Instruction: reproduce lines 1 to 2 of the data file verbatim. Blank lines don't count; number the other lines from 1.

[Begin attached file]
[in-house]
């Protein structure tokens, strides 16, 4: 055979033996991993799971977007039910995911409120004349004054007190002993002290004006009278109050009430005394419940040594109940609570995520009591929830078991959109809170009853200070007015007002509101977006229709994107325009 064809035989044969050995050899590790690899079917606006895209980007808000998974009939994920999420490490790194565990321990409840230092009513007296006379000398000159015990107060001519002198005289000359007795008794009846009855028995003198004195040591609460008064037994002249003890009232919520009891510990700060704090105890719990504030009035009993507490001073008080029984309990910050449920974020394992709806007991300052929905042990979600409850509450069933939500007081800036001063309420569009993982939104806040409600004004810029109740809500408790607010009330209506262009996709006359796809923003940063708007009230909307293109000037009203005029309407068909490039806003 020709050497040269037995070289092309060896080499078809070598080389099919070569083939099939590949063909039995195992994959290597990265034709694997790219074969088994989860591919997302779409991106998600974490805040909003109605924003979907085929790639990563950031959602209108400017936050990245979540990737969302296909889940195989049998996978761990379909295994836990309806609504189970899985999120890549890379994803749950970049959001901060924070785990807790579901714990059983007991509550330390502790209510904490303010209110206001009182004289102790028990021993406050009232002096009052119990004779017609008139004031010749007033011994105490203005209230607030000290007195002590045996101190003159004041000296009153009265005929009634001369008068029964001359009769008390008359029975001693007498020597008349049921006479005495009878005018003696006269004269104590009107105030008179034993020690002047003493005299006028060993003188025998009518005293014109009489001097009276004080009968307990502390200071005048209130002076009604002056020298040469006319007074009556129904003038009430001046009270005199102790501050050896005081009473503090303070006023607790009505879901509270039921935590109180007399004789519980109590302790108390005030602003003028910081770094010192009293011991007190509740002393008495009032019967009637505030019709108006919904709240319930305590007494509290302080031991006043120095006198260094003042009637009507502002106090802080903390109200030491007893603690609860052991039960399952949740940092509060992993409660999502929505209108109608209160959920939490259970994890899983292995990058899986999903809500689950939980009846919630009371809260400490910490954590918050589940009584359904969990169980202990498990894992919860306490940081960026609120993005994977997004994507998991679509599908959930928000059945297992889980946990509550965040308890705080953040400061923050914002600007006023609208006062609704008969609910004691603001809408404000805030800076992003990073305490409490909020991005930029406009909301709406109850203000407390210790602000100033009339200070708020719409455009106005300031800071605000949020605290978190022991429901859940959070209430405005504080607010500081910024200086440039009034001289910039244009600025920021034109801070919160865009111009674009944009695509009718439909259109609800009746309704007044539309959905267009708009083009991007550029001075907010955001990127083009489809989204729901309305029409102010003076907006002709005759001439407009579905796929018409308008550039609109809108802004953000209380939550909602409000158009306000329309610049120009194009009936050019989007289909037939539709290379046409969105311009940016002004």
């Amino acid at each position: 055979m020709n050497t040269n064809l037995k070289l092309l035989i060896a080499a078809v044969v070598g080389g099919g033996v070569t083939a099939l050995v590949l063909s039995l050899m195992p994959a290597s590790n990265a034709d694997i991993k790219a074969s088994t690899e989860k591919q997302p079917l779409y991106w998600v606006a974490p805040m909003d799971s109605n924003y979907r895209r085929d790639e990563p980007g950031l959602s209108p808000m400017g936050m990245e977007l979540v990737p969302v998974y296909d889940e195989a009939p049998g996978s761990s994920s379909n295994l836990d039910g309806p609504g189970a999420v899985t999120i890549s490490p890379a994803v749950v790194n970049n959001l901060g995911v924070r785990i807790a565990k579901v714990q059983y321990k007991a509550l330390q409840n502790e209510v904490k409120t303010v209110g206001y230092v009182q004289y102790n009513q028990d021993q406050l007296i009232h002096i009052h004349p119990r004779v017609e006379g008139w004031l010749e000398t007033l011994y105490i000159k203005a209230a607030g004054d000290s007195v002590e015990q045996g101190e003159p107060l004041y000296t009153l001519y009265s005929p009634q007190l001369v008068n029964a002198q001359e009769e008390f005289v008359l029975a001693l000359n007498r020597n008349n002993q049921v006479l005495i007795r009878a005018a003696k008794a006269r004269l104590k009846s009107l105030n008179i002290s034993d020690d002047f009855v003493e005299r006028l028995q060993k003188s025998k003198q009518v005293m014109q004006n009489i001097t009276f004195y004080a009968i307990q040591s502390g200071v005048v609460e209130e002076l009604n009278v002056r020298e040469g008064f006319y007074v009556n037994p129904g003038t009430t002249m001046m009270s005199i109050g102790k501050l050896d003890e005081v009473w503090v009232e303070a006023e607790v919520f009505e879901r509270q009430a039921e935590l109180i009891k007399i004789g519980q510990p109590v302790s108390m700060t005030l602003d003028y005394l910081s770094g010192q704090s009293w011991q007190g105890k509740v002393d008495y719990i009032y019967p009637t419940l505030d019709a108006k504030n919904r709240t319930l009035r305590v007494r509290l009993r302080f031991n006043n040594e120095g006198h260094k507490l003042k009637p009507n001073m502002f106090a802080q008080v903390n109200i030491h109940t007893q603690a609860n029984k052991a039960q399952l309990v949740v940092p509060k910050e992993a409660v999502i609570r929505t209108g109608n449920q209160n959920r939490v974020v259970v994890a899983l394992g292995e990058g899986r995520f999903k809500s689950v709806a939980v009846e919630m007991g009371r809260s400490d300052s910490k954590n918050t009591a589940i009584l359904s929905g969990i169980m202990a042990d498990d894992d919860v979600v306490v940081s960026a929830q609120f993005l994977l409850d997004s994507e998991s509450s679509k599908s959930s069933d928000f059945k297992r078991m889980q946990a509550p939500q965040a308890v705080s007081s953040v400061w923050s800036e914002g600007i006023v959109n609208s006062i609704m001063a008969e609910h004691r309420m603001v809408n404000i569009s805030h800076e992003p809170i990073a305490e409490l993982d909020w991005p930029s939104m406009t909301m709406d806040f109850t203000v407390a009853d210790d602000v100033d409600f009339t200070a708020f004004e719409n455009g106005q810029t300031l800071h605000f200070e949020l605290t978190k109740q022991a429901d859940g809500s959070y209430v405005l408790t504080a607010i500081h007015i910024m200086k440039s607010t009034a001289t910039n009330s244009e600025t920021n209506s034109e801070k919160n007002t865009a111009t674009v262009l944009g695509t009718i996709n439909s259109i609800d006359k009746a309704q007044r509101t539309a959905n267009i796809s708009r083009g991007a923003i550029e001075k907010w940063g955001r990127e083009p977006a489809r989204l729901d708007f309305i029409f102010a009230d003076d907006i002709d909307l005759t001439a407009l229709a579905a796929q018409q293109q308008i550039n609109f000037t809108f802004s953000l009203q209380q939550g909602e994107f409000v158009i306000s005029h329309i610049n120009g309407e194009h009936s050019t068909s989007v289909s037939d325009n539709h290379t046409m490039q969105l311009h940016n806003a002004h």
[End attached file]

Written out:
[in-house]
């Protein structure tokens, strides 16, 4: 055979033996991993799971977007039910995911409120004349004054007190002993002290004006009278109050009430005394419940040594109940609570995520009591929830078991959109809170009853200070007015007002509101977006229709994107325009 064809035989044969050995050899590790690899079917606006895209980007808000998974009939994920999420490490790194565990321990409840230092009513007296006379000398000159015990107060001519002198005289000359007795008794009846009855028995003198004195040591609460008064037994002249003890009232919520009891510990700060704090105890719990504030009035009993507490001073008080029984309990910050449920974020394992709806007991300052929905042990979600409850509450069933939500007081800036001063309420569009993982939104806040409600004004810029109740809500408790607010009330209506262009996709006359796809923003940063708007009230909307293109000037009203005029309407068909490039806003 020709050497040269037995070289092309060896080499078809070598080389099919070569083939099939590949063909039995195992994959290597990265034709694997790219074969088994989860591919997302779409991106998600974490805040909003109605924003979907085929790639990563950031959602209108400017936050990245979540990737969302296909889940195989049998996978761990379909295994836990309806609504189970899985999120890549890379994803749950970049959001901060924070785990807790579901714990059983007991509550330390502790209510904490303010209110206001009182004289102790028990021993406050009232002096009052119990004779017609008139004031010749007033011994105490203005209230607030000290007195002590045996101190003159004041000296009153009265005929009634001369008068029964001359009769008390008359029975001693007498020597008349049921006479005495009878005018003696006269004269104590009107105030008179034993020690002047003493005299006028060993003188025998009518005293014109009489001097009276004080009968307990502390200071005048209130002076009604002056020298040469006319007074009556129904003038009430001046009270005199102790501050050896005081009473503090303070006023607790009505879901509270039921935590109180007399004789519980109590302790108390005030602003003028910081770094010192009293011991007190509740002393008495009032019967009637505030019709108006919904709240319930305590007494509290302080031991006043120095006198260094003042009637009507502002106090802080903390109200030491007893603690609860052991039960399952949740940092509060992993409660999502929505209108109608209160959920939490259970994890899983292995990058899986999903809500689950939980009846919630009371809260400490910490954590918050589940009584359904969990169980202990498990894992919860306490940081960026609120993005994977997004994507998991679509599908959930928000059945297992889980946990509550965040308890705080953040400061923050914002600007006023609208006062609704008969609910004691603001809408404000805030800076992003990073305490409490909020991005930029406009909301709406109850203000407390210790602000100033009339200070708020719409455009106005300031800071605000949020605290978190022991429901859940959070209430405005504080607010500081910024200086440039009034001289910039244009600025920021034109801070919160865009111009674009944009695509009718439909259109609800009746309704007044539309959905267009708009083009991007550029001075907010955001990127083009489809989204729901309305029409102010003076907006002709005759001439407009579905796929018409308008550039609109809108802004953000209380939550909602409000158009306000329309610049120009194009009936050019989007289909037939539709290379046409969105311009940016002004």